Today, “Palm Sunday of the Passion of the Lord,” begins the holiest week of the year! Do you observe it as such, or is it about the same as every other week? If it is, it’s not too late to make this year’s different. Carve out the time necessary to enter into the sacred mysteries of the Easter Triduum (Holy Thursday, Good Friday and the Easter Vigil).
Back in the day, most businesses had Good Friday off so that everyone could observe the celebration of the Lord’s Passion. Nowadays, you may have to arrange the time off beforehand. Even if you can’t get the whole Friday off, try to take a half day and come to the Celebration of the Lord’s Passion at 12:30 p.m. It’s a long service, but it’s meant to be lengthy so that we can do something we don’t do enough: block out the busyness of the world and simply sit and contemplate on the depths of the Lord’s love for us revealed on the cross. Also on Good Friday are various devotions such as the beginning of the Divine Mercy Novena at St. Joseph Oratory (3:00 p.m.), the Stations of the Cross (5:00 p.m.), and “Prayer around the Cross” (7:00 p.m.).
Another good way to celebrate this Holy Week is to take the family or friends and watch the
excellent film presently in theaters called The Young Messiah, which imagines the life of Jesus when he was seven years old and is based on Anne Rice’s best seller, Christ the Lord: Out of Egypt, rated PG-13. The actors playing the young Jesus, Mary, and Joseph all do a fine job, as does Sean Bean (The Lord of the Rings) who plays the Roman centurion, Severus.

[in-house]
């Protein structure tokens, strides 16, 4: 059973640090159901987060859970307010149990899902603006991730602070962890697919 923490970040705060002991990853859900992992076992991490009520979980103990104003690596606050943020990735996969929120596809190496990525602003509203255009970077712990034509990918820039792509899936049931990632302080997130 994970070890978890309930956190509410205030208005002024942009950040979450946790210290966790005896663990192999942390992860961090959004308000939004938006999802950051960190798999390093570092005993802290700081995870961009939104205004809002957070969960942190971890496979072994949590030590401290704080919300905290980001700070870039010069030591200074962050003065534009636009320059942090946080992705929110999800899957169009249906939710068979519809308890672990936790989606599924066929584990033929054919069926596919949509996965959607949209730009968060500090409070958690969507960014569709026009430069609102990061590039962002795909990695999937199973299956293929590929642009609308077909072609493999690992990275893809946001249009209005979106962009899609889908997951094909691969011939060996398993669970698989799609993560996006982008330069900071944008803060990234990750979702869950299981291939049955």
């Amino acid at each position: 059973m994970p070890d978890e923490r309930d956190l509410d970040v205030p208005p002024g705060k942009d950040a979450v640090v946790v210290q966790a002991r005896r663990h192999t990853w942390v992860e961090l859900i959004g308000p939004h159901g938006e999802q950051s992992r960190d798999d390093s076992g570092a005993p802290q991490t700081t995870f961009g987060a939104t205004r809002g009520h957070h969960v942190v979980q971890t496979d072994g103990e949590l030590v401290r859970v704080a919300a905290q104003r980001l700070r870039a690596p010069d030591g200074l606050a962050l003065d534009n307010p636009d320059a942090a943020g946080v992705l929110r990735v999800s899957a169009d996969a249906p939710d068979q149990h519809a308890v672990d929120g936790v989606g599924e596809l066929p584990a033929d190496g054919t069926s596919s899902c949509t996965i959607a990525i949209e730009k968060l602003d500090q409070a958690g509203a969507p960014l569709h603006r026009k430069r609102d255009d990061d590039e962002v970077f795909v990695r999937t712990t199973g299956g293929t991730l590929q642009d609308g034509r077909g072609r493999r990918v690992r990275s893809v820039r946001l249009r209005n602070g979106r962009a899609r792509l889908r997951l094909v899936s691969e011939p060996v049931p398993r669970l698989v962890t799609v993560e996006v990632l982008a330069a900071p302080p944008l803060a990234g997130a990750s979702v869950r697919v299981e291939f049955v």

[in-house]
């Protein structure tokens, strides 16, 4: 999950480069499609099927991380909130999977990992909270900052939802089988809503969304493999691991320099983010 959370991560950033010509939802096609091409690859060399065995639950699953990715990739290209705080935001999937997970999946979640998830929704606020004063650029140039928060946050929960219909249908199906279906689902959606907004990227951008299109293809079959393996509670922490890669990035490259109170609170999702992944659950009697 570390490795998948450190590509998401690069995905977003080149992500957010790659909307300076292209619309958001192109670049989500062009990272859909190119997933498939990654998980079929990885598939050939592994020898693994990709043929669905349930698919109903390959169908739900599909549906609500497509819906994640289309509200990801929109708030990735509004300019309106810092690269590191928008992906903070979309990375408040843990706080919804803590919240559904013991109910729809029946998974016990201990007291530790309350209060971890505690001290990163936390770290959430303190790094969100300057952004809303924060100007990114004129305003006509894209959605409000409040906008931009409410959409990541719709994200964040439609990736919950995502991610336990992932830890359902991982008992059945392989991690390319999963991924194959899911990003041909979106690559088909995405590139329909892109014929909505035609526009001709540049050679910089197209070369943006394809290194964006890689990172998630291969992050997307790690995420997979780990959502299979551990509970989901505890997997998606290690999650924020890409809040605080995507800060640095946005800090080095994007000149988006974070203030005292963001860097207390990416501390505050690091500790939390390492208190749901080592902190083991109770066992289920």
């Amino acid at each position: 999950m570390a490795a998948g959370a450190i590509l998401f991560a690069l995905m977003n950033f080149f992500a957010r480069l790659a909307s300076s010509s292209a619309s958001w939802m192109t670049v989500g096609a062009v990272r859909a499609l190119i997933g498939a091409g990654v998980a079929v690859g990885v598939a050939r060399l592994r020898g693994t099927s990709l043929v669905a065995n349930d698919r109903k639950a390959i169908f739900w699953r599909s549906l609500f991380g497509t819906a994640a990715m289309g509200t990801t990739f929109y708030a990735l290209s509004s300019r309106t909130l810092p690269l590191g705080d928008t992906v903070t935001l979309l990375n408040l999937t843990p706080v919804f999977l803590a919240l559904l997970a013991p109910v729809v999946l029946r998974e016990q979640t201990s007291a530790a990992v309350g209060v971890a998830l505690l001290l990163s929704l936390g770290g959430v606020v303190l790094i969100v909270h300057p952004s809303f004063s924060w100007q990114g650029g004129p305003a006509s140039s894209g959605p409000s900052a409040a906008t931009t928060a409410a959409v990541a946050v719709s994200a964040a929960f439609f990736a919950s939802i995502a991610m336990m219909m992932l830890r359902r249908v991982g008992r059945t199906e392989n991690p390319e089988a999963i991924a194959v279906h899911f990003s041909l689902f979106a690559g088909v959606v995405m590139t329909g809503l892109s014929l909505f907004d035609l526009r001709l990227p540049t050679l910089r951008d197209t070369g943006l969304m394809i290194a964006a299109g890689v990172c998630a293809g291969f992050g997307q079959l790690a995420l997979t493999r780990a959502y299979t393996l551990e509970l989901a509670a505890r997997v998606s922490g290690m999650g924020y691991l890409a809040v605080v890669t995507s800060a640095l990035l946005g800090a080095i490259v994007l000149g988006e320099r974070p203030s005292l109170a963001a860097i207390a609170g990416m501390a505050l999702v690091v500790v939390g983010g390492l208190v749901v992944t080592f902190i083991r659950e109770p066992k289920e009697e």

April 9 – the Last 5:45 p.m. Saturday Mass
Two Sundays ago, I announced at the 5:45 p.m. Mass that April 9 would sadly be the last 5:45 p.m. Mass. After introducing the 5:00 p.m. Mass last June, we were planning to conclude the 5:45 p.m. Mass right away because it was the least attended among all the Masses. However, after listening to the suggestions of some parishioners to see if the 5:00 p.m. would in fact be more popular, I asked for special permission from the bishop to celebrate a 7th weekend Mass here at St. John. He permitted it for a 6-month ad experimentum basis with an evaluation thereafter.
The Mass attendance counts revealed the same thing. Just to make sure that the results were not a seasonal thing, however, we extended the comparison to over 9 months now. Tracking Mass attendance ever since, the 5:45 p.m. has continued to be the least attended Mass. The second least attended Mass was the 8:00 a.m. on Sunday.
I know this is disappointing for those who have faithfully attended this 5:45 p.m., but I sincerely hope that everyone will be able to attend one of our six other Masses. If, for some reason, this was the only time that worked for someone’s schedule, St. Mary, Star of the Sea does have a 5:30 p.m. If it’s any consolation, know that the 5:00 p.m. Mass on Sunday is attracting folks who we’ve never seen at Mass before. It’s not just folks who find that time more convenient, but also new people who enjoy the more contemporary worship music.
Yours in Christ,